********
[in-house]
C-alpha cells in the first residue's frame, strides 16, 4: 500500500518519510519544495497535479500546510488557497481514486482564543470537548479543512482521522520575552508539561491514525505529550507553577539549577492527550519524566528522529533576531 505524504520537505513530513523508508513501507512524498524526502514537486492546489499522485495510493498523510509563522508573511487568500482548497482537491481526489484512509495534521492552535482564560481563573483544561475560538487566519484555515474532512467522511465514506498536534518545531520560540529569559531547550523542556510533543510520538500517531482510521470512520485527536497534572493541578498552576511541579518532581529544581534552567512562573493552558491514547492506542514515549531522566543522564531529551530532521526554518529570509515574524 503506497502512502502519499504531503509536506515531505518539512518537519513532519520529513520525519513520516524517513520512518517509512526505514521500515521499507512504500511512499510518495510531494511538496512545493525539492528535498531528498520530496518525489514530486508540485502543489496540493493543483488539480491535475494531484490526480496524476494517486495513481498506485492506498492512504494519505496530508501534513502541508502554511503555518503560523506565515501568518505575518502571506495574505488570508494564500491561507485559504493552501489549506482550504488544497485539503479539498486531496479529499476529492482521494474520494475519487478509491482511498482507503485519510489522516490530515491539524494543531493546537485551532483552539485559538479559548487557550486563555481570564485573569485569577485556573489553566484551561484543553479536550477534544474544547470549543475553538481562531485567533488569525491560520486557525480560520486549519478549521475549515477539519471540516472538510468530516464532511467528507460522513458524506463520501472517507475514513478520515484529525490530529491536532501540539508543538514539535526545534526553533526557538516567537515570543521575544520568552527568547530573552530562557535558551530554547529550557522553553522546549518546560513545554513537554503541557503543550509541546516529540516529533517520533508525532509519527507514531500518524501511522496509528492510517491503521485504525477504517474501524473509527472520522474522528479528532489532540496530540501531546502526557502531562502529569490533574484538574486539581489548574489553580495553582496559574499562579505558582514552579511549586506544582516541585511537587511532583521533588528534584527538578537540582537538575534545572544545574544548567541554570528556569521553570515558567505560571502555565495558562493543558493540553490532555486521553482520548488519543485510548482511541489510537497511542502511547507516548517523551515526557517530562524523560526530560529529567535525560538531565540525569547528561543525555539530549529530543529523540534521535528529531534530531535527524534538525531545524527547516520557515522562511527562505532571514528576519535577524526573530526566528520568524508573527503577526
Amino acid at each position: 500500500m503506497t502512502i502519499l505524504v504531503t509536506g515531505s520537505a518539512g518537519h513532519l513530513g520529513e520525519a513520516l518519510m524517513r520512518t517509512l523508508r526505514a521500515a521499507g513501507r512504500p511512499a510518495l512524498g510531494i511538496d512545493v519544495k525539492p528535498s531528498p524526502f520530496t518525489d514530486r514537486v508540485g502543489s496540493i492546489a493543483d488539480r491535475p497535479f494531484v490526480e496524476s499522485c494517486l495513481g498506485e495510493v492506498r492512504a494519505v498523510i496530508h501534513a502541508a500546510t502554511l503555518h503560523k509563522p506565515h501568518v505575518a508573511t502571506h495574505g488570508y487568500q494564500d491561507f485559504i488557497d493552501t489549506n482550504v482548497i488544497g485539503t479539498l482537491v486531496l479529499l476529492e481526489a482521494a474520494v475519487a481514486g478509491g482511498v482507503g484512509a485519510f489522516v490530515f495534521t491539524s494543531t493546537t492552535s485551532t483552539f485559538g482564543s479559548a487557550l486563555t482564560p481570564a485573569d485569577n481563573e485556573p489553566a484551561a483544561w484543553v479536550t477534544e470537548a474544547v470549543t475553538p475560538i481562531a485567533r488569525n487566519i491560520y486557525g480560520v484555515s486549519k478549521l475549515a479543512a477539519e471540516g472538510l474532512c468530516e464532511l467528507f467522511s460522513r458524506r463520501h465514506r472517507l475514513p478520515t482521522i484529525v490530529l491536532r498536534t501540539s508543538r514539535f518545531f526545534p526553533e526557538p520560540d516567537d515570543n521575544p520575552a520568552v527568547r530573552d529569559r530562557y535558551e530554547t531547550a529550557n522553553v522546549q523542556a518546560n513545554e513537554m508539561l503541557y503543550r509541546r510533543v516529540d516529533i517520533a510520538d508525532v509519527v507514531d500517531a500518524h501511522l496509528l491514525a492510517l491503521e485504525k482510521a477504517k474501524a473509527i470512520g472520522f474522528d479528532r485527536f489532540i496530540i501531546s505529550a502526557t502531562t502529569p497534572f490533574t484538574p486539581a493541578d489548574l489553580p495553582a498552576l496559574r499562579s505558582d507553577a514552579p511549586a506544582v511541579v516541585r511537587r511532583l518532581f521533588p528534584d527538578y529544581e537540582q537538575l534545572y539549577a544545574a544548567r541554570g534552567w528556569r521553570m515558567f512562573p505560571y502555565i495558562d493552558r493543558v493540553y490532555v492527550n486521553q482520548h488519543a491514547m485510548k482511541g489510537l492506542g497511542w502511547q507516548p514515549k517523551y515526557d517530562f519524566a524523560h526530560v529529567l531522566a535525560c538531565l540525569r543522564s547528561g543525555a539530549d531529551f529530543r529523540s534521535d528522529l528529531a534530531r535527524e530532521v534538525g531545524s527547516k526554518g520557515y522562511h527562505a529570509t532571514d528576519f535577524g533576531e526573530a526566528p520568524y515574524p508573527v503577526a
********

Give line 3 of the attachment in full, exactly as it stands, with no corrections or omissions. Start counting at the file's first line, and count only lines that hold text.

Amino acid at each position: 500500500m503506497t502512502i502519499l505524504v504531503t509536506g515531505s520537505a518539512g518537519h513532519l513530513g520529513e520525519a513520516l518519510m524517513r520512518t517509512l523508508r526505514a521500515a521499507g513501507r512504500p511512499a510518495l512524498g510531494i511538496d512545493v519544495k525539492p528535498s531528498p524526502f520530496t518525489d514530486r514537486v508540485g502543489s496540493i492546489a493543483d488539480r491535475p497535479f494531484v490526480e496524476s499522485c494517486l495513481g498506485e495510493v492506498r492512504a494519505v498523510i496530508h501534513a502541508a500546510t502554511l503555518h503560523k509563522p506565515h501568518v505575518a508573511t502571506h495574505g488570508y487568500q494564500d491561507f485559504i488557497d493552501t489549506n482550504v482548497i488544497g485539503t479539498l482537491v486531496l479529499l476529492e481526489a482521494a474520494v475519487a481514486g478509491g482511498v482507503g484512509a485519510f489522516v490530515f495534521t491539524s494543531t493546537t492552535s485551532t483552539f485559538g482564543s479559548a487557550l486563555t482564560p481570564a485573569d485569577n481563573e485556573p489553566a484551561a483544561w484543553v479536550t477534544e470537548a474544547v470549543t475553538p475560538i481562531a485567533r488569525n487566519i491560520y486557525g480560520v484555515s486549519k478549521l475549515a479543512a477539519e471540516g472538510l474532512c468530516e464532511l467528507f467522511s460522513r458524506r463520501h465514506r472517507l475514513p478520515t482521522i484529525v490530529l491536532r498536534t501540539s508543538r514539535f518545531f526545534p526553533e526557538p520560540d516567537d515570543n521575544p520575552a520568552v527568547r530573552d529569559r530562557y535558551e530554547t531547550a529550557n522553553v522546549q523542556a518546560n513545554e513537554m508539561l503541557y503543550r509541546r510533543v516529540d516529533i517520533a510520538d508525532v509519527v507514531d500517531a500518524h501511522l496509528l491514525a492510517l491503521e485504525k482510521a477504517k474501524a473509527i470512520g472520522f474522528d479528532r485527536f489532540i496530540i501531546s505529550a502526557t502531562t502529569p497534572f490533574t484538574p486539581a493541578d489548574l489553580p495553582a498552576l496559574r499562579s505558582d507553577a514552579p511549586a506544582v511541579v516541585r511537587r511532583l518532581f521533588p528534584d527538578y529544581e537540582q537538575l534545572y539549577a544545574a544548567r541554570g534552567w528556569r521553570m515558567f512562573p505560571y502555565i495558562d493552558r493543558v493540553y490532555v492527550n486521553q482520548h488519543a491514547m485510548k482511541g489510537l492506542g497511542w502511547q507516548p514515549k517523551y515526557d517530562f519524566a524523560h526530560v529529567l531522566a535525560c538531565l540525569r543522564s547528561g543525555a539530549d531529551f529530543r529523540s534521535d528522529l528529531a534530531r535527524e530532521v534538525g531545524s527547516k526554518g520557515y522562511h527562505a529570509t532571514d528576519f535577524g533576531e526573530a526566528p520568524y515574524p508573527v503577526a